Sunday, September 23, 2012

And What Do You Make of That Grip?

Last season, English football had a couple of high-profile incidents revolving around allegations of racism. One of those involved Liverpool striker Luis Suarez and Manchester United defender Patrice Evra, wherein Suarez was found guilty of racially abusing Evra by allegedly calling him "Negrito" during a match last fall and banned for eight subsequent games as a result. Feeling aggrieved after having steadfastly asserted his innocence, Suarez inflamed the situation by purposely avoiding Evra's hand during the pre-match team handshake before the return match in the spring. When United won that game, Evra returned the favor by going out of his way to follow Suarez as he trudged off the field and celebrating jubilantly in a circle around him. 

And so, many column inches were filled throughout the spring and summer with hashings and rehashings and rehashings of the rehashings and the shallow sort of introspection that accompanies such things as commentators and bloggers stroked their chins over The Significance Of It All. And with the release of the Hillsborough Independent Report last week preceding today's match between the two teams, much was made of the need to put such personal vendettas aside in such a highly emotional environment. I imagine both Suarez and Evra were threatened by team and league officials with everything short of death or dismemberment should they do anything to keep the controversy alive.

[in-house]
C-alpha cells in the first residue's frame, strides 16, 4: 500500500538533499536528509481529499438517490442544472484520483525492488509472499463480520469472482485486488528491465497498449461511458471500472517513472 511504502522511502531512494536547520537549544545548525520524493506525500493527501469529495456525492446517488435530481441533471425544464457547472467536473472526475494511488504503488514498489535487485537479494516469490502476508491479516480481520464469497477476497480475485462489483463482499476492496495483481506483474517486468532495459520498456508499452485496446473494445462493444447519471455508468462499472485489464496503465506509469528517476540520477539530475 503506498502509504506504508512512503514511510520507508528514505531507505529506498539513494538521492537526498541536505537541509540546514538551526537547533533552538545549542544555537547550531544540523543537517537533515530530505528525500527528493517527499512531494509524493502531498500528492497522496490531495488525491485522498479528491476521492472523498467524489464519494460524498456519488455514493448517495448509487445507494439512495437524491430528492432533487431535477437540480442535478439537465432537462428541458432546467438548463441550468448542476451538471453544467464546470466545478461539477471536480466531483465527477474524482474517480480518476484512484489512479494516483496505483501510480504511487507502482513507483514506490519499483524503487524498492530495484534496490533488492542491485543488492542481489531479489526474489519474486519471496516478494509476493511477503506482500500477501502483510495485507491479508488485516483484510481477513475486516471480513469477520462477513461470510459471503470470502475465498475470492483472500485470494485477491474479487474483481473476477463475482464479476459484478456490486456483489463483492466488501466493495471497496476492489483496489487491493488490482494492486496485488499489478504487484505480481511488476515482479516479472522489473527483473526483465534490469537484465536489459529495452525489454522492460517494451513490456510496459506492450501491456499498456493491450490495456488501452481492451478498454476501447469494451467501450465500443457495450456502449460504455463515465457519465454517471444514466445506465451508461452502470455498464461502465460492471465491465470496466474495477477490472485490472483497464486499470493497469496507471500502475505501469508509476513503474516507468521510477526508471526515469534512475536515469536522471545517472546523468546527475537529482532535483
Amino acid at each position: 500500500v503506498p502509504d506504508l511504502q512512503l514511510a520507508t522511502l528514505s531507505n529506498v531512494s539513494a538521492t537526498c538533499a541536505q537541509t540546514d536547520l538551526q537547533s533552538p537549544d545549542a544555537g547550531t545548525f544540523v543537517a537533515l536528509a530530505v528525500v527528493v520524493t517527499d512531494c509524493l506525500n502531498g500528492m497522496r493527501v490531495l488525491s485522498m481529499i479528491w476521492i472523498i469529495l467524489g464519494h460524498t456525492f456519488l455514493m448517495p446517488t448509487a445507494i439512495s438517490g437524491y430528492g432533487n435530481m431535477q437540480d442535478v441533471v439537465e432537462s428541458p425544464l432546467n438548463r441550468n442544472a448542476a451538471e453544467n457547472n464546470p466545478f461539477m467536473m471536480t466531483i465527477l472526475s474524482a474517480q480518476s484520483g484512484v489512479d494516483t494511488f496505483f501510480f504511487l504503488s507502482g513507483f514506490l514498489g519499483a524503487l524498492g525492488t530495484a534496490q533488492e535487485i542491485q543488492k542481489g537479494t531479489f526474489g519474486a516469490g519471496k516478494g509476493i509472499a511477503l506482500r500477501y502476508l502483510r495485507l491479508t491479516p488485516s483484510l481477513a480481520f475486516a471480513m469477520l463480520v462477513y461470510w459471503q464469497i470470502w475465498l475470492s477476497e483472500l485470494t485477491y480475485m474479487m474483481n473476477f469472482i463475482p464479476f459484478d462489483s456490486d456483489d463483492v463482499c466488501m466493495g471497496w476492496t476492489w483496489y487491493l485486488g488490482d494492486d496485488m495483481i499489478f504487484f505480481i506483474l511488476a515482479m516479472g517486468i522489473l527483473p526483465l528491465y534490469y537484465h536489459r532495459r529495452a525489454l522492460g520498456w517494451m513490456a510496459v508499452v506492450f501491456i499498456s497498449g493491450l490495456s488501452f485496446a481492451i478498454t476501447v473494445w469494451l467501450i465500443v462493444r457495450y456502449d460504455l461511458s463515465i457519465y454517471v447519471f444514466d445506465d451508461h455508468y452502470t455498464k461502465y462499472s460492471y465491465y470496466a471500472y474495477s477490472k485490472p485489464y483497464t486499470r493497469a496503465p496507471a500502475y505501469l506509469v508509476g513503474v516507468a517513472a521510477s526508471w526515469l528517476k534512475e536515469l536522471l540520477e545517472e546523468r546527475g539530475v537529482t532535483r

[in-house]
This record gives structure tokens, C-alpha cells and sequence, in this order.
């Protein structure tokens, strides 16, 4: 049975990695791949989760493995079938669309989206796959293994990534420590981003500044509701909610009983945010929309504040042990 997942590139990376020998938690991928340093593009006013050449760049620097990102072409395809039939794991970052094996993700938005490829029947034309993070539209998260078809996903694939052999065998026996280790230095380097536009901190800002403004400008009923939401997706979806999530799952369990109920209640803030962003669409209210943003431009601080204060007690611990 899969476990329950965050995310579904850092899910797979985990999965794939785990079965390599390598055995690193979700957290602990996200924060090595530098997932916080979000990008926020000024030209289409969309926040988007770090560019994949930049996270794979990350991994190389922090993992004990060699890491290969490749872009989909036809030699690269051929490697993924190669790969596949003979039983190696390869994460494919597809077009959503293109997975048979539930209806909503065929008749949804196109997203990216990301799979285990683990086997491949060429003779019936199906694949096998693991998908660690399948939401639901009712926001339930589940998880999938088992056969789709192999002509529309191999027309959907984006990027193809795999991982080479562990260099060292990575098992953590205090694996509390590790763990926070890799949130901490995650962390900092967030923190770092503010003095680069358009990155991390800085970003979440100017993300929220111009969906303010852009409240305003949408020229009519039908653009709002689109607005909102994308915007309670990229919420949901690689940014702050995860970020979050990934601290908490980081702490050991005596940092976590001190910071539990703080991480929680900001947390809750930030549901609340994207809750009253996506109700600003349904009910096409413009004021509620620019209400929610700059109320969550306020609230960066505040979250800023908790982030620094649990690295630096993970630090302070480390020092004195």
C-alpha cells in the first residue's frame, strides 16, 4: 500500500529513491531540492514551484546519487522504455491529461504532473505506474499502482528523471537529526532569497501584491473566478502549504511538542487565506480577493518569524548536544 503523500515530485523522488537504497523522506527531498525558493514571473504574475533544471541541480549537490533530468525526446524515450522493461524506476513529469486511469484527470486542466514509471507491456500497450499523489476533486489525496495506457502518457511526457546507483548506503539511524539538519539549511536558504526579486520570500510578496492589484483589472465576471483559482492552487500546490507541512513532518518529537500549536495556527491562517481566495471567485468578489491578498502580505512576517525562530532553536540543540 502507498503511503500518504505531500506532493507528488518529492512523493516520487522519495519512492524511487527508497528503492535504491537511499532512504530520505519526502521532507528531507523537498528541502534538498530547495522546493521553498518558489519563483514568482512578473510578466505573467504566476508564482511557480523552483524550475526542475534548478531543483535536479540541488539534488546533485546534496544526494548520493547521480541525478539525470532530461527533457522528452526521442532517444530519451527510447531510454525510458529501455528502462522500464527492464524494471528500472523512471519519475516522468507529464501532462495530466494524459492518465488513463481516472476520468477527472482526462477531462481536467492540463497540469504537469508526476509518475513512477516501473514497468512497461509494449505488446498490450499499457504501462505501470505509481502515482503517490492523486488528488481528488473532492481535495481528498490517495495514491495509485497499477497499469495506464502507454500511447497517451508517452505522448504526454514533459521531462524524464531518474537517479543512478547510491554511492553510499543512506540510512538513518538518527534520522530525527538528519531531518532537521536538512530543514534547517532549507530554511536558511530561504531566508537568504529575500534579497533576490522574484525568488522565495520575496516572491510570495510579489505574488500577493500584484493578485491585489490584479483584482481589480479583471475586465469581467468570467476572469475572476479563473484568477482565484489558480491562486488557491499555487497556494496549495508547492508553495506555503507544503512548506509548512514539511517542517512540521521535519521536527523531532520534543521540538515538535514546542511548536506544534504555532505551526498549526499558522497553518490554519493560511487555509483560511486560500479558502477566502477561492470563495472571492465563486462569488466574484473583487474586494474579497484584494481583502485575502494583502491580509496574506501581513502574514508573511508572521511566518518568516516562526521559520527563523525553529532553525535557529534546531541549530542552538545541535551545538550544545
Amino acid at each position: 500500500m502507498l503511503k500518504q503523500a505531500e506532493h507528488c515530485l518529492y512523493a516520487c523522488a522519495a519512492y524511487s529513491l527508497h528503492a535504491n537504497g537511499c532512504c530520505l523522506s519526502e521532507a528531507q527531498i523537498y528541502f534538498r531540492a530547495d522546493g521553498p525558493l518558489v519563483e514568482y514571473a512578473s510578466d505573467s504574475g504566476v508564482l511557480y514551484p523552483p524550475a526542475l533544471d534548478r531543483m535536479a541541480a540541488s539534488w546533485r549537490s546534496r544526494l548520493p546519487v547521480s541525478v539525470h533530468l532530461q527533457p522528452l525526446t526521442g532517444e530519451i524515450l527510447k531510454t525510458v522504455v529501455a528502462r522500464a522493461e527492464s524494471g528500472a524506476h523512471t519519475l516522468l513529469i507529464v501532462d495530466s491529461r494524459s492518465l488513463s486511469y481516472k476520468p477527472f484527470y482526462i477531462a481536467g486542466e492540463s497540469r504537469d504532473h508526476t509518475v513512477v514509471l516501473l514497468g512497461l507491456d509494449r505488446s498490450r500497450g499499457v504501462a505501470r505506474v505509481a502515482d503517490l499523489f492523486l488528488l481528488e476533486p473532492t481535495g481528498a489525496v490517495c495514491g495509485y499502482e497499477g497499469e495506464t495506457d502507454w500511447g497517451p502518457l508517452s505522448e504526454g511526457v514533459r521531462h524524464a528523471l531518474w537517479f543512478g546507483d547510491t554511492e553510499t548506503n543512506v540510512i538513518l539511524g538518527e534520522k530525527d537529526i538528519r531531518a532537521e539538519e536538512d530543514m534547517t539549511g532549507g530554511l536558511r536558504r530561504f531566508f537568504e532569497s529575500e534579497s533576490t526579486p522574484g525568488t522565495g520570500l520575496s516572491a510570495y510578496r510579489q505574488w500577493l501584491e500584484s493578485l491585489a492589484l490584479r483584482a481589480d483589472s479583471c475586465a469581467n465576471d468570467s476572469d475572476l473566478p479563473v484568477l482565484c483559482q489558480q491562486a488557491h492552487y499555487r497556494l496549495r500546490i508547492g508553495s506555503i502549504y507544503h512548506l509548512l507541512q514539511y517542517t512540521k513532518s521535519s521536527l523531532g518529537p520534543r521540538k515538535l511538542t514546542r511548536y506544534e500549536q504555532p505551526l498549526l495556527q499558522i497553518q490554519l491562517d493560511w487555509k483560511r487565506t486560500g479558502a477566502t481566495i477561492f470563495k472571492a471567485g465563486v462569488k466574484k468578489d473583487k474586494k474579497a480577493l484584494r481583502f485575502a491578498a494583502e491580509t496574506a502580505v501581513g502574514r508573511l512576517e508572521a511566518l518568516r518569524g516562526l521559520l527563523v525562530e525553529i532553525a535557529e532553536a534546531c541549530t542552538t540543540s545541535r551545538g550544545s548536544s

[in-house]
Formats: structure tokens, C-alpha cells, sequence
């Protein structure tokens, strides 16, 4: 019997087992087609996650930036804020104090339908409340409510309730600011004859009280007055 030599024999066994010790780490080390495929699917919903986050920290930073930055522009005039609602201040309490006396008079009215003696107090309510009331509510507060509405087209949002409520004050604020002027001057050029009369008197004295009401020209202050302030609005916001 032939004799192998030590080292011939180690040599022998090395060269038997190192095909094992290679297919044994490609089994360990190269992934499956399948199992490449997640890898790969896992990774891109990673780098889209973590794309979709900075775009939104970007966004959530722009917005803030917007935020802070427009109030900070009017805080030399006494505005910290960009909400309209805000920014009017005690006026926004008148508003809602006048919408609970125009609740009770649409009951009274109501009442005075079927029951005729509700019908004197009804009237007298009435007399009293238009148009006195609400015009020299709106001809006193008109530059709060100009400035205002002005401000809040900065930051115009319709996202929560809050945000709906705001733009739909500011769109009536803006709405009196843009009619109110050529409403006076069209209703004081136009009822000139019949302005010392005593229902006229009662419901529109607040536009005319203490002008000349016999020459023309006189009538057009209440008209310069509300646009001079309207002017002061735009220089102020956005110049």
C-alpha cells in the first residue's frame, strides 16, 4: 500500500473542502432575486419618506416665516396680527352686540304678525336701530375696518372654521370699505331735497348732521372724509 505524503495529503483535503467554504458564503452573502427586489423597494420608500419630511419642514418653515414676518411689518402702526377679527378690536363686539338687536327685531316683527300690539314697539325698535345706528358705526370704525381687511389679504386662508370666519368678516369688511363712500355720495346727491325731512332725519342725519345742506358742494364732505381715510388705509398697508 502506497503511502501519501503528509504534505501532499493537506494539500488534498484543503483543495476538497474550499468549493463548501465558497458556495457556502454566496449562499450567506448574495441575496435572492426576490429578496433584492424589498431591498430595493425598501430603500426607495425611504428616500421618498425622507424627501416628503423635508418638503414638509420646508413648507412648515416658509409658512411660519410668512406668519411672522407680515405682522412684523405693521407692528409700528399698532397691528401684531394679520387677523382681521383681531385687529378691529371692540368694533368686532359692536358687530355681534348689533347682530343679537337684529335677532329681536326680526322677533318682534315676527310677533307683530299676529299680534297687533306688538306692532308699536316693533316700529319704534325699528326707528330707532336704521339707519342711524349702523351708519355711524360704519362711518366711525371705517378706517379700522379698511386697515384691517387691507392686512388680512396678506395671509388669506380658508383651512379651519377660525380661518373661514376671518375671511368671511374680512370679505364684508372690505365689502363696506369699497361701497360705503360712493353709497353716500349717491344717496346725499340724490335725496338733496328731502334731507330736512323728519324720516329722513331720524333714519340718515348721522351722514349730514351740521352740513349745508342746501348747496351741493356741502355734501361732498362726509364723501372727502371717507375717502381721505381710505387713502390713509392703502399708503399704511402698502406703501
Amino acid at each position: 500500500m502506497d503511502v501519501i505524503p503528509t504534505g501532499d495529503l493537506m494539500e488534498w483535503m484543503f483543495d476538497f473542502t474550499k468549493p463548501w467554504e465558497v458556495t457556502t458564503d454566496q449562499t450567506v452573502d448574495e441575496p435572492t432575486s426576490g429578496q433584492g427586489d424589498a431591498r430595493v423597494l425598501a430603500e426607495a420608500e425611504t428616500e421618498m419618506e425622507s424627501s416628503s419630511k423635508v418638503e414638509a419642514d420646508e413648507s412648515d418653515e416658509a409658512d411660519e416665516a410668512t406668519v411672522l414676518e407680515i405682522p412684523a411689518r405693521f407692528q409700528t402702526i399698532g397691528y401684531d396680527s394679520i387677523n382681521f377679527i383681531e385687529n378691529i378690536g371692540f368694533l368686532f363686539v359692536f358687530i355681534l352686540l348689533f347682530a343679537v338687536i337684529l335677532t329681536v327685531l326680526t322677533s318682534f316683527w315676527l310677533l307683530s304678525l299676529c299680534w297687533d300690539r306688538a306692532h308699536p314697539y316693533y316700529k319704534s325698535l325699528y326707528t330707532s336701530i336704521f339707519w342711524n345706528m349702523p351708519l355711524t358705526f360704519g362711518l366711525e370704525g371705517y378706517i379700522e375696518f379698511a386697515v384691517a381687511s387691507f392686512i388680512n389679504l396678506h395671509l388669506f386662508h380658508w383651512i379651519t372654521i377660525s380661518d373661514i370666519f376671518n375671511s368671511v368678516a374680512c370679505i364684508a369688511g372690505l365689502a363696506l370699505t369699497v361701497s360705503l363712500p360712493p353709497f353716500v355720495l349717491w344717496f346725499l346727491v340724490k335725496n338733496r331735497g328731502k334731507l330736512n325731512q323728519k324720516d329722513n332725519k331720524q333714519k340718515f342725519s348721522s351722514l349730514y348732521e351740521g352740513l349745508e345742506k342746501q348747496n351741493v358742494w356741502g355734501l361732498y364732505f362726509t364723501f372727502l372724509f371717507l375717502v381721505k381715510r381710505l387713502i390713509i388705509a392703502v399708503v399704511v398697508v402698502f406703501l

So, they shook hands without incident before the game, which was being broadcast on Fox Soccer Channel, home to the most insufferably tiresome studio team I know. Would they be as eager to relinquish the goose that laid the golden gossip?
 
Suarez and Evra go through with the handshake...not a whole lot of eye contact on that handshake...but a handshake nonetheless.

I let the DVR get far enough ahead so that I could skip the halftime show. I couldn't bear seeing if they had a body-language expert standing by for further analysis.